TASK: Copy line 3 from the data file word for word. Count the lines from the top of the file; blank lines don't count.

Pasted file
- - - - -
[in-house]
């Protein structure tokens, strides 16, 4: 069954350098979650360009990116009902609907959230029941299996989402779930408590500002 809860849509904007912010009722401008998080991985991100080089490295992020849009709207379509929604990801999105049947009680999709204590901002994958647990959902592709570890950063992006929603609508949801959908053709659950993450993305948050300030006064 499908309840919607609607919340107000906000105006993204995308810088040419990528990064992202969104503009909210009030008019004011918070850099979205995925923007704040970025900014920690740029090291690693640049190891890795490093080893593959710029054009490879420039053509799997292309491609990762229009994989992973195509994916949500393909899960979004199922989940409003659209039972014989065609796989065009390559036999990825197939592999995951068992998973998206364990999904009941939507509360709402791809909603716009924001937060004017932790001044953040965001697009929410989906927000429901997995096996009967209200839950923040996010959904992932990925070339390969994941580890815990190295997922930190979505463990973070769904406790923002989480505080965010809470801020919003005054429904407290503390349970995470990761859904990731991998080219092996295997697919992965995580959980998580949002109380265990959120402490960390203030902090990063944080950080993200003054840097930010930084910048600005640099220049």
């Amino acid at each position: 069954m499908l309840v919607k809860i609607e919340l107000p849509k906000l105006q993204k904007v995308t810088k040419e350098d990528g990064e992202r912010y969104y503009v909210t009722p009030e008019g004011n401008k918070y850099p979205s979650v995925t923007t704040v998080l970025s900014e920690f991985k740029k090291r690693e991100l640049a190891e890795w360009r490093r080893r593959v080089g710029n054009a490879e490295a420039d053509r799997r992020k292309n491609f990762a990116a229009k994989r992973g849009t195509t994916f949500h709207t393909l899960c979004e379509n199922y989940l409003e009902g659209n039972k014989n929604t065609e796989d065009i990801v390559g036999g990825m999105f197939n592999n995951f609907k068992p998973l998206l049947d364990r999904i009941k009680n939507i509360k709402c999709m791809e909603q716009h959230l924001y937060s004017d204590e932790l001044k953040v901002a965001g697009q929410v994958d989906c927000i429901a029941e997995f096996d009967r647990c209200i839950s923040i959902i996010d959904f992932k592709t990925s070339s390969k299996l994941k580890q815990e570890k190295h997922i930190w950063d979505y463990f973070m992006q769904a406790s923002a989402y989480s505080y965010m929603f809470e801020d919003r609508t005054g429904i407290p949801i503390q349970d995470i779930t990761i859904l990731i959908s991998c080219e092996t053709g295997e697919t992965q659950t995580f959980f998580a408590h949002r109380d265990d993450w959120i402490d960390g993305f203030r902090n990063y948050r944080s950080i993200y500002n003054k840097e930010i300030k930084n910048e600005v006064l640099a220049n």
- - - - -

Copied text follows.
């Amino acid at each position: 069954m499908l309840v919607k809860i609607e919340l107000p849509k906000l105006q993204k904007v995308t810088k040419e350098d990528g990064e992202r912010y969104y503009v909210t009722p009030e008019g004011n401008k918070y850099p979205s979650v995925t923007t704040v998080l970025s900014e920690f991985k740029k090291r690693e991100l640049a190891e890795w360009r490093r080893r593959v080089g710029n054009a490879e490295a420039d053509r799997r992020k292309n491609f990762a990116a229009k994989r992973g849009t195509t994916f949500h709207t393909l899960c979004e379509n199922y989940l409003e009902g659209n039972k014989n929604t065609e796989d065009i990801v390559g036999g990825m999105f197939n592999n995951f609907k068992p998973l998206l049947d364990r999904i009941k009680n939507i509360k709402c999709m791809e909603q716009h959230l924001y937060s004017d204590e932790l001044k953040v901002a965001g697009q929410v994958d989906c927000i429901a029941e997995f096996d009967r647990c209200i839950s923040i959902i996010d959904f992932k592709t990925s070339s390969k299996l994941k580890q815990e570890k190295h997922i930190w950063d979505y463990f973070m992006q769904a406790s923002a989402y989480s505080y965010m929603f809470e801020d919003r609508t005054g429904i407290p949801i503390q349970d995470i779930t990761i859904l990731i959908s991998c080219e092996t053709g295997e697919t992965q659950t995580f959980f998580a408590h949002r109380d265990d993450w959120i402490d960390g993305f203030r902090n990063y948050r944080s950080i993200y500002n003054k840097e930010i300030k930084n910048e600005v006064l640099a220049n």